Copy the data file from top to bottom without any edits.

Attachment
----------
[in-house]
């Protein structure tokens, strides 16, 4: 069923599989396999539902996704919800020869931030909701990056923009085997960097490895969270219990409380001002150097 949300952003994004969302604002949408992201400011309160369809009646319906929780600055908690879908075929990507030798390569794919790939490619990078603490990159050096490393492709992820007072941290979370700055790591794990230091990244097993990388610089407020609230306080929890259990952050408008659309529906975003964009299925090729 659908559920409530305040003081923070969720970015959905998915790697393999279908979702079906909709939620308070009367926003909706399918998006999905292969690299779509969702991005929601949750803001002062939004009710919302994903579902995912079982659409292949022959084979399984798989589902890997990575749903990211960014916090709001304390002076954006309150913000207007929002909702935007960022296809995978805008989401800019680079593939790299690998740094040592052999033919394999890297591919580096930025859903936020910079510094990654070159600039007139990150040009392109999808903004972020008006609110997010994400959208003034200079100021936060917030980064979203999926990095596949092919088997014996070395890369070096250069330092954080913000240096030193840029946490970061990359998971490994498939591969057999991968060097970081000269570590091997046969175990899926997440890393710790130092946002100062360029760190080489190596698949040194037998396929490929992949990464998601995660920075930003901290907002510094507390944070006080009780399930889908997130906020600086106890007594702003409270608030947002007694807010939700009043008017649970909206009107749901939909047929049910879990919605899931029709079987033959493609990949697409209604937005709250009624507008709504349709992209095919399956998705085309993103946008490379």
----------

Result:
[in-house]
């Protein structure tokens, strides 16, 4: 069923599989396999539902996704919800020869931030909701990056923009085997960097490895969270219990409380001002150097 949300952003994004969302604002949408992201400011309160369809009646319906929780600055908690879908075929990507030798390569794919790939490619990078603490990159050096490393492709992820007072941290979370700055790591794990230091990244097993990388610089407020609230306080929890259990952050408008659309529906975003964009299925090729 659908559920409530305040003081923070969720970015959905998915790697393999279908979702079906909709939620308070009367926003909706399918998006999905292969690299779509969702991005929601949750803001002062939004009710919302994903579902995912079982659409292949022959084979399984798989589902890997990575749903990211960014916090709001304390002076954006309150913000207007929002909702935007960022296809995978805008989401800019680079593939790299690998740094040592052999033919394999890297591919580096930025859903936020910079510094990654070159600039007139990150040009392109999808903004972020008006609110997010994400959208003034200079100021936060917030980064979203999926990095596949092919088997014996070395890369070096250069330092954080913000240096030193840029946490970061990359998971490994498939591969057999991968060097970081000269570590091997046969175990899926997440890393710790130092946002100062360029760190080489190596698949040194037998396929490929992949990464998601995660920075930003901290907002510094507390944070006080009780399930889908997130906020600086106890007594702003409270608030947002007694807010939700009043008017649970909206009107749901939909047929049910879990919605899931029709079987033959493609990949697409209604937005709250009624507008709504349709992209095919399956998705085309993103946008490379």